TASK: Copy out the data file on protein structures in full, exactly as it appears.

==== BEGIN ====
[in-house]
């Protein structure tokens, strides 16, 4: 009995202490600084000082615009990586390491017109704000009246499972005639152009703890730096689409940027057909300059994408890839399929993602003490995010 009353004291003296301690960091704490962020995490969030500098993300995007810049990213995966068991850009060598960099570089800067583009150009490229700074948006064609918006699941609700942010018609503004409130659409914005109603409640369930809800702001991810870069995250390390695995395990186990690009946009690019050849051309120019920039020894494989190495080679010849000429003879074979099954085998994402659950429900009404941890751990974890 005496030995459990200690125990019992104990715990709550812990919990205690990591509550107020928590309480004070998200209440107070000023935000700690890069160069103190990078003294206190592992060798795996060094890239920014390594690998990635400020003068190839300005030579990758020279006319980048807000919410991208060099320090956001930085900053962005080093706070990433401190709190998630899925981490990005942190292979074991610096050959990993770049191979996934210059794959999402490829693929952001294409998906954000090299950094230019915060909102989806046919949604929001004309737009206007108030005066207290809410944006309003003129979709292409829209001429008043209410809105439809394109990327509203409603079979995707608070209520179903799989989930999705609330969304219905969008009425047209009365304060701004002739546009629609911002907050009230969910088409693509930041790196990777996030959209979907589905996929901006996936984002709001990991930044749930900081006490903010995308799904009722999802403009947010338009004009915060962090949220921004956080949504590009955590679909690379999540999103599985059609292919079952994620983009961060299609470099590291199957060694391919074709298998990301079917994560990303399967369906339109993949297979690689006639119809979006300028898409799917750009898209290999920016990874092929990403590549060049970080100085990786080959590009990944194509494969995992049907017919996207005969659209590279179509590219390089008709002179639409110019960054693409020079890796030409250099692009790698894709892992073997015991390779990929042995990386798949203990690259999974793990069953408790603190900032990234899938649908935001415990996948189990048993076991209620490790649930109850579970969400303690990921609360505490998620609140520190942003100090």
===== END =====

[in-house]
């Protein structure tokens, strides 16, 4: 009995202490600084000082615009990586390491017109704000009246499972005639152009703890730096689409940027057909300059994408890839399929993602003490995010 009353004291003296301690960091704490962020995490969030500098993300995007810049990213995966068991850009060598960099570089800067583009150009490229700074948006064609918006699941609700942010018609503004409130659409914005109603409640369930809800702001991810870069995250390390695995395990186990690009946009690019050849051309120019920039020894494989190495080679010849000429003879074979099954085998994402659950429900009404941890751990974890 005496030995459990200690125990019992104990715990709550812990919990205690990591509550107020928590309480004070998200209440107070000023935000700690890069160069103190990078003294206190592992060798795996060094890239920014390594690998990635400020003068190839300005030579990758020279006319980048807000919410991208060099320090956001930085900053962005080093706070990433401190709190998630899925981490990005942190292979074991610096050959990993770049191979996934210059794959999402490829693929952001294409998906954000090299950094230019915060909102989806046919949604929001004309737009206007108030005066207290809410944006309003003129979709292409829209001429008043209410809105439809394109990327509203409603079979995707608070209520179903799989989930999705609330969304219905969008009425047209009365304060701004002739546009629609911002907050009230969910088409693509930041790196990777996030959209979907589905996929901006996936984002709001990991930044749930900081006490903010995308799904009722999802403009947010338009004009915060962090949220921004956080949504590009955590679909690379999540999103599985059609292919079952994620983009961060299609470099590291199957060694391919074709298998990301079917994560990303399967369906339109993949297979690689006639119809979006300028898409799917750009898209290999920016990874092929990403590549060049970080100085990786080959590009990944194509494969995992049907017919996207005969659209590279179509590219390089008709002179639409110019960054693409020079890796030409250099692009790698894709892992073997015991390779990929042995990386798949203990690259999974793990069953408790603190900032990234899938649908935001415990996948189990048993076991209620490790649930109850579970969400303690990921609360505490998620609140520190942003100090």